Getting Fit

The following information is based on our personal experience in preparing for a long ride, and is offered as a guide only. More specific training information can be found through cycling organization websites, or from a professional fitness trainer.

We strongly recommend that you have a medical check up prior to commencing a fitness training program.

Bike it Better is a cycle coaching business run by Cazz Clarke. We can recommend her training programs.

Set your cycling goal

You should aim to be comfortably able to ride 30 km by at least 2 weeks prior to the start of the tour. Your “30 km ride” should include some hills – they really are essential for building up cardiovascular fitness.

Having achieved your 30 km ride at least two weeks before the ride, plan to do another ride of 15 -20 km around a week before the tour, with as many regular, but short rides during the intervening weeks as you can manage. Regular riding will help all of your body (head, back, shoulders and backside) to get ready for some continuous days riding.

If you do most of your riding on sealed roads, remember that riding on unsealed surfaces will take more energy. Try and get out onto a few unsealed roads as part of your training.

Feeling the pain?

A word about bike seats, particularly for women. ( This author is not qualified to comment about bike seats for men, sorry.)
Cycling long distances requires an intimate relationship with your bike seat. Be as selective about this relationship as with any other: it is probably one of the most significant factors in your comfort and enjoyment on your bike.
Some general pointers:

  • Women have wider pelvis's, so need a wider seat than men.
  • Genitalia should have the least amount of pressure possible on them. If you are a 50+ woman this is a tricky conversation to have with the 20+ male bike shop attendant.
  • Bikes with a cut out ( hole) or a dip in between the back and front of the seat are mostly likely to keep pressure off where it is not wanted.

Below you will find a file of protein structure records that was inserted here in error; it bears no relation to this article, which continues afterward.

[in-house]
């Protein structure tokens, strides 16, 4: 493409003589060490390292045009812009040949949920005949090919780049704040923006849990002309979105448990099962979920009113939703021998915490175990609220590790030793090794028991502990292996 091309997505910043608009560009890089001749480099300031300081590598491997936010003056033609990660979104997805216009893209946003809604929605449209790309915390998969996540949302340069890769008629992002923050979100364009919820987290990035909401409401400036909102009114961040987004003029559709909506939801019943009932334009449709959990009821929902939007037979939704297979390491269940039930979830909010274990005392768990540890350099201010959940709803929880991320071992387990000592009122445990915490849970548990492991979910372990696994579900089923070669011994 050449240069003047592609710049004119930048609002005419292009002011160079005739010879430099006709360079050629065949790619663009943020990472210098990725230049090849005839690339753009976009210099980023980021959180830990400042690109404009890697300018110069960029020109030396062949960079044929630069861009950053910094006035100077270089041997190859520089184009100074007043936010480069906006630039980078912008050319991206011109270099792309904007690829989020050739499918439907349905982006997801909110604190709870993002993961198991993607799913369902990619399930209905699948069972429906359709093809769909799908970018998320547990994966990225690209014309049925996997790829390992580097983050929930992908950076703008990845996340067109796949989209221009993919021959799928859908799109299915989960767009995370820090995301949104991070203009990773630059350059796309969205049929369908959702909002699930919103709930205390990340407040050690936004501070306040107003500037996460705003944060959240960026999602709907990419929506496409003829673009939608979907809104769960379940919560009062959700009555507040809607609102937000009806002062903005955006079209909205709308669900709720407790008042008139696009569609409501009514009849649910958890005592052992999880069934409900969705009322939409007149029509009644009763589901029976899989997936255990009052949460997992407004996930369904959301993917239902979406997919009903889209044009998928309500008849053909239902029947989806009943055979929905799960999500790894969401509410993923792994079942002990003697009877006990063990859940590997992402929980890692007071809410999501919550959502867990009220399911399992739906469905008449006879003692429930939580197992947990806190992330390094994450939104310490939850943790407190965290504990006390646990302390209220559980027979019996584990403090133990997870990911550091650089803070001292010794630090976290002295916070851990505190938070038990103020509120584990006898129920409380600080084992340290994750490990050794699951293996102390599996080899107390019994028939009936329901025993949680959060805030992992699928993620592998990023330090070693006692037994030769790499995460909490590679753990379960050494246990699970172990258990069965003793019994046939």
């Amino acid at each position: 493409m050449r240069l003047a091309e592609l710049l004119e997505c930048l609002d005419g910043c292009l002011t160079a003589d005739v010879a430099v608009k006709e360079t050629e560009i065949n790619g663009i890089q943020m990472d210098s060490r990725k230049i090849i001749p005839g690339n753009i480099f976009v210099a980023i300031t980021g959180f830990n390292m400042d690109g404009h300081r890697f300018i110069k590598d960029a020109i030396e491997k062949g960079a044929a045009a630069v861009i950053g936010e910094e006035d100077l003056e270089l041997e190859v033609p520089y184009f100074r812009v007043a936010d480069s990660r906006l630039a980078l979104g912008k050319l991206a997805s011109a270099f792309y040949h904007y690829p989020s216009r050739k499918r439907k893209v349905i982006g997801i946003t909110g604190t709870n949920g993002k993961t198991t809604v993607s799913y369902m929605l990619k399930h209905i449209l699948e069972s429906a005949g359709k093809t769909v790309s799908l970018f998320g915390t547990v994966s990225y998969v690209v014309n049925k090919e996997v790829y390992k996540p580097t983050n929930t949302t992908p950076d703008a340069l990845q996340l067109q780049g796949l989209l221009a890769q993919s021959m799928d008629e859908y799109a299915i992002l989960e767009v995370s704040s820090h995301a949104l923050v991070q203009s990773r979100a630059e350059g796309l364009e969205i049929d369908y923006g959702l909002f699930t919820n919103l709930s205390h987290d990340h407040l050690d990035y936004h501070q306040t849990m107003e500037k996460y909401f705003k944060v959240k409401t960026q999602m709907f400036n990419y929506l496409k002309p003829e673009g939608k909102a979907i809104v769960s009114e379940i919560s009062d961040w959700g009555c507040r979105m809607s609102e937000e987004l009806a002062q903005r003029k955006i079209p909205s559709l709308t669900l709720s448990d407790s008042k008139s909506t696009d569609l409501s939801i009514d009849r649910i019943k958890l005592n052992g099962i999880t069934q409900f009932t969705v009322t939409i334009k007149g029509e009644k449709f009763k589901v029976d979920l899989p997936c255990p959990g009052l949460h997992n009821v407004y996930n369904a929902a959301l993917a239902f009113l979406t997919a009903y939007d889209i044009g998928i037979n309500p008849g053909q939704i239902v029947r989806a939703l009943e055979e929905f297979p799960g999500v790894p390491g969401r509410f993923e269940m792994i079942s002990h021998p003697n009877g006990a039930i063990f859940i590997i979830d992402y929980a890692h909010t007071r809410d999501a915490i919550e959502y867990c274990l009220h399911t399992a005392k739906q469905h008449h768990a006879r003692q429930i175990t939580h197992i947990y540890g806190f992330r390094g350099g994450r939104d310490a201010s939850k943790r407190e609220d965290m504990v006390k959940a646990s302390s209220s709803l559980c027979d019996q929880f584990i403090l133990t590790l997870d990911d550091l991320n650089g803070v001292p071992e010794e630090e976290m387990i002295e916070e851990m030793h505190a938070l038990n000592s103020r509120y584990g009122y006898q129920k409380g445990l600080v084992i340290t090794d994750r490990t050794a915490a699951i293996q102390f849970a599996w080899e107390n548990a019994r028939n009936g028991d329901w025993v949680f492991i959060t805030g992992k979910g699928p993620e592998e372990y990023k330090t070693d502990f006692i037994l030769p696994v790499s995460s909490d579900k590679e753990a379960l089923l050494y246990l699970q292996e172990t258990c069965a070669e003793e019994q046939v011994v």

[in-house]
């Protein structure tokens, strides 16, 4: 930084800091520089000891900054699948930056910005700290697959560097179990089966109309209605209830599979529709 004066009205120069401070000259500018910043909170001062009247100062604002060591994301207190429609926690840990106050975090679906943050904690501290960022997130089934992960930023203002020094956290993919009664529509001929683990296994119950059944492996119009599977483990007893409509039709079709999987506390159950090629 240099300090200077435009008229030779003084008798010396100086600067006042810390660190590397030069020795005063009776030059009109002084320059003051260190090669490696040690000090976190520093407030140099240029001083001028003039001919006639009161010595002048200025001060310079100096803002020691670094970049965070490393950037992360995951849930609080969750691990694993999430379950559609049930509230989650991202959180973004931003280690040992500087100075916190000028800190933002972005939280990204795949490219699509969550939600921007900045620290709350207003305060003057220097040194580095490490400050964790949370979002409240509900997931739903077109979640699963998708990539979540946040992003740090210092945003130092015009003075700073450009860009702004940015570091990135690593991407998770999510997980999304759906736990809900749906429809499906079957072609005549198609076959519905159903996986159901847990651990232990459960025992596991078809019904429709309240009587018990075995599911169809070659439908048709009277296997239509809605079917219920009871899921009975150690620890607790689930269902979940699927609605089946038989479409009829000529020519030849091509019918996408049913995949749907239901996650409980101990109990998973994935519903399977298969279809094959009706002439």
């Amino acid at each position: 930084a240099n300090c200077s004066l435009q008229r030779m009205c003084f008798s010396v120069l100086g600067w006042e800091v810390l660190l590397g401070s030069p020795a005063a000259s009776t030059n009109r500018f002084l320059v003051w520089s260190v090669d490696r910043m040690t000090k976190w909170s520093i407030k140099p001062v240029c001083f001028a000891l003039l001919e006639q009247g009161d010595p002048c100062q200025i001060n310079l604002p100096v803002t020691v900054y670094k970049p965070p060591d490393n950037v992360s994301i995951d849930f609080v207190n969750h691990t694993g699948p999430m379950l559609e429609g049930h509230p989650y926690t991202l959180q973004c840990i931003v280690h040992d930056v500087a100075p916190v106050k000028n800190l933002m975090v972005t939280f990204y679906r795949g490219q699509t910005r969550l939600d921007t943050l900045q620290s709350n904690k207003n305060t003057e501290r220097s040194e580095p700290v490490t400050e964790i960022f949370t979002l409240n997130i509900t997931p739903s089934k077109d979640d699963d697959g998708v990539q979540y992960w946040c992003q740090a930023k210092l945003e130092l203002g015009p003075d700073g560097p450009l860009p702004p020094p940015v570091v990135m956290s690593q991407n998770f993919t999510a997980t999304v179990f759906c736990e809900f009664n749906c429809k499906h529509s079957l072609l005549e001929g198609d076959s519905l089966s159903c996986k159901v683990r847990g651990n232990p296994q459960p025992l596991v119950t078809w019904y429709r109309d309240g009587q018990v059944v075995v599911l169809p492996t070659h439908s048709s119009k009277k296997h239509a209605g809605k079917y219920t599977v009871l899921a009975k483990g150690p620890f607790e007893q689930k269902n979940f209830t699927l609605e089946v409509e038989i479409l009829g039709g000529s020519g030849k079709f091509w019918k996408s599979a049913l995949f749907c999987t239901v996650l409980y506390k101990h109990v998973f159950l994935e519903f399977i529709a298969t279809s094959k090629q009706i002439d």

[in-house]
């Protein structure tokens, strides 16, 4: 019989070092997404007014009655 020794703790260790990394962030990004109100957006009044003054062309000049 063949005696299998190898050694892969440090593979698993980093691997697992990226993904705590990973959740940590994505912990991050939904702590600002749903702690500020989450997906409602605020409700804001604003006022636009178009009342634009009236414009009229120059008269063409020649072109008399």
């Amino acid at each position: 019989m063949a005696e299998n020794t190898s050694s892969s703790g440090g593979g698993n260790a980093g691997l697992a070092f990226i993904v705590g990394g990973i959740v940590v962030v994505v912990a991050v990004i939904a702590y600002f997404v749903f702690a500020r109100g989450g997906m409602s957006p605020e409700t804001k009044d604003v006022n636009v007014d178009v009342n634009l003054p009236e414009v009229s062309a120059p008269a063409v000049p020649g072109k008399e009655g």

• Different people like different amounts of padding - some like a thick squashy seat, some like a lean one.
  • If you can, try before you buy, especially if it is an expensive seat. $$$$ does not necessarily equal ++++ comfort. My $30 seat is as comfy as my $130 one.

If you are reliant on thick padded shorts to at least minimize pain, then it is probably time to look for a new seat.

Working towards your cycle fitness goal

How long it takes you to achieve this level of fitness will vary tremendously from person to person, depending on how fit you already are, whether you have done something like this before, how frequently you are able to ride and your own body’s inherent capacities. Some general tips:

  • Plan to build up your ride distances by 5 to 10 km per week. If the longest ride you currently do is 5 km, aim to do 10 next week and so on.
  • Ride as frequently as you can, even if it is only for a short distance. Ideally ride at least twice a week, one ride of your target distance for that week, and one of at least half that distance. Find any excuse to get on your bike, even for a short ride.
  • Ride up hills. Even long rides on the flat come nowhere near climbing hills to develop cardio vascular capacity, strength and endurance.
  • Spend at least some time on unsealed roads to prepare yourself mentally and physically for the extra effort they require.
  • Your mental preparedness is just as if not more important than your physical preparedness. Gradually building up the distances you can ride – at your own pace – gives you the confidence to know that you can do it! If your mind tells you that you can’t do something, you probably won’t, even if your body is capable of it.
  • It is important to find the pace your body is comfortable with – it is hard work and demoralizing to spend a whole day trying to “keep up” with a faster riding partner. Ask them to slow down; stop and meet up at agreed intervals; find a slower riding partner - or ride by yourself!

Look after yourself when you train

  • Make sure your bike is properly set up for you: this means correct seat height, distance to handlebars etc. Your friendly bike shop should be able to do this for you if you are not sure.
  • Always give yourself even a brief stretch and warm up before asking your muscles to work hard. Leaping off the couch, onto your bike and flogging yourself up a steep hill in top gear will cause damage! Allow your muscles to warm up before asking for a big effort.
  • Drink water before, during and after your ride (and maybe an electrolyte drink if you sweat a lot.)
  • Eat appropriately before, during and after your ride. Your body needs a steady supply of carbohydrate (from starchy type foods such as bread and other cereals: bananas are the universal cycling staple) to keep going, and high protein (meat, fish, eggs, pulses, nuts, dairy) after a long ride to enable a good recovery.
  • Finish a ride in a low gear for the last 10 minutes or so, with your legs moving very easily to help muscles wind down from the effort of the ride.
  • Stretch before and after a ride to maintain flexibility.
  • Listen and respond to your body. If something doesn’t feel right, don’t just push on. Stop, rest and try and work out what the problem is. (Drinking, resting, eating and talking are wonderful therapies for many fatigue problems)